In a blind rage, Noodles attacks, Bugsy with knife stabbing him to death, and when a New York City Police officer tries to intervene, Noodles unintentionally stabs him too.  For his crime Noodles, is sentenced to 12 years in Prison.  Just seeing the raw emotion on Noodles face as he goes from great sadness to rage and anger is enough to make you feel something, and is definitely the saddest death in this epic Gangster flick.

Sunday, November 12, 2017

Classics: A Review of Heathers By Lauren Ennis

Adolescence is easily one of the most confusing and frustrating periods in many of our lives. It is a time when we begin to question the world around us, even as we continue to question ourselves. It is little wonder that this confounding period full of drama, heartache, and conflict has earned its own genre in cinema; the teen flick. This week’s review turns the spotlight onto a film that takes the familiar teen drama beyond its genre trappings into darker territory; the 1989 satire Heathers. With a plot that explores murder, suicide, and school bomb plots with a wicked wit, Heathers is easily one of the most twisted and relevant teen films in cinema history.

Sociopathy never looked so sexy

The story begins with geek gone popular Veronica (Winona Ryder) playing dumb to maintain her wavering place in her school’s in-crowd. Veronica owes her status to her association with, and willingness to perform the dirty work of the school’s most notorious mean girls, Heather McNamara (Lisanne Falk), Heather Duke (Shannon Doherty), and Heather Chandler (Kim Walker), collectively known as ‘the Heathers’. While Veronica enjoys the privileges of being an honorary Heather, she also continues to question the value of the school hierarchy and begins to resent her supposed friends. Just as Veronica reaches her breaking point, she meets and is instantly attracted rebellious transfer student J.D (Christian Slater). The two outsiders band together and concoct a plan to teach the Heathers and their cohorts a lesson that quickly spirals out of control, setting the stage for one of the darkest tales in teen cinema.

While Heathers explores such familiar topics as bullying, cliques, and the high price of social acceptance, it stands out from the plethora of teen films released during the 1980’s and 1990's through its darkly satiric approach. Rather than merely portraying the archetypal tale of a teen losing their sense of self in pursuit of popularity, Heathers takes a cliché of teen disillusionment and portrays it to its logical, if absurd, end. Instead of struggling to belong, as most protagonists in teen films do, Veronica and J.D. not only reject, but attempt to literally annihilate the school hierarchy, beginning with its top members. The film extends its social critique to modern media and pop culture as the ‘suicidal’ Heathers are portrayed by the local media as martyrs and their vindictive behavior is excused as part of a greater ‘societal problem’. In a twist that plays off of the both teen fads and media frenzies, as the school’s most popular students continue to perish their classmates begin following suit with genuine suicides. Even parents and administrators aren’t immune to the script’s scathing wit as the adults in the film cling to the mass media hype and fail to recognize the ‘suicide’ epidemic for the killing spree that it is. While the plot packs a powerful punch decades later, the script deftly manages to walk the line between biting satire and tasteless humor through its sympathetic portrayals of supporting characters such as bookish Becky and outcast Martha. The script also succeeds in its complex portrayal of conflicted Veronica as she battles her own weaknesses and insecurities to finally stand up to both J.D. and the Heathers. The script also commendably makes an effort to portray J.D. as a villain rather than glamorizing his violent behavior. Through its razor sharp wit Heathers ushered in a new era of the teen film, paving the way for such later films as Jaw Breakers and Mean Girls.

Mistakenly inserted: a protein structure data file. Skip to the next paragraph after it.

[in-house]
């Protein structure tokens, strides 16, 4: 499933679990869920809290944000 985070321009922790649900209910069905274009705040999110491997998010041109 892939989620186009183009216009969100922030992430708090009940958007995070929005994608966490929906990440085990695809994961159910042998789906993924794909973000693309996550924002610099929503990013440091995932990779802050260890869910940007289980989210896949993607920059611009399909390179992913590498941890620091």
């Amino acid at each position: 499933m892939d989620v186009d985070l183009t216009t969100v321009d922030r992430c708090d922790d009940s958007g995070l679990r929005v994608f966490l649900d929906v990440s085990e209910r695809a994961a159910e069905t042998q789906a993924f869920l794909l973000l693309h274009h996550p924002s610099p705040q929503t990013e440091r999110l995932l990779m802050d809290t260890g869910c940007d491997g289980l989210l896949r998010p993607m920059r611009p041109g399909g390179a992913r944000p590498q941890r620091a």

What's your damage?!

Heathers’ cutting comedy soars through the work of its stellar cast. Kim Walker is the meanest mean girl this side of Regina George as queen bee Heather Chandler. Lisanne Falk captures a vulnerable charm as the delightfully ditzy Heather McNamara. Shannon Doherty aptly portrays the insecurities that drive social climbing Heather Duke. In spite of an excellent supporting cast, the film belongs to Christian Slater and Winona Ryder as lovers gone loco J.D. and Veronica. Ryder imbues Veronica with a vulnerability beneath the sardonic sass that makes Veronica an everywoman with an edge. As J.D. Slater exudes an effortless cool that makes him an endlessly watchable foil to the uncertain Veronica.

After decades of tired teen clichés, Heathers marked the start of a new era in teen films. Part social satire and part thriller, Heathers is a film that continues to defy genre classification. With its razor sharp writing and engaging performances the film remains a gruesome good time for both teens and adults. For a killer comedy, take a seat at the lunch table with the Heathers.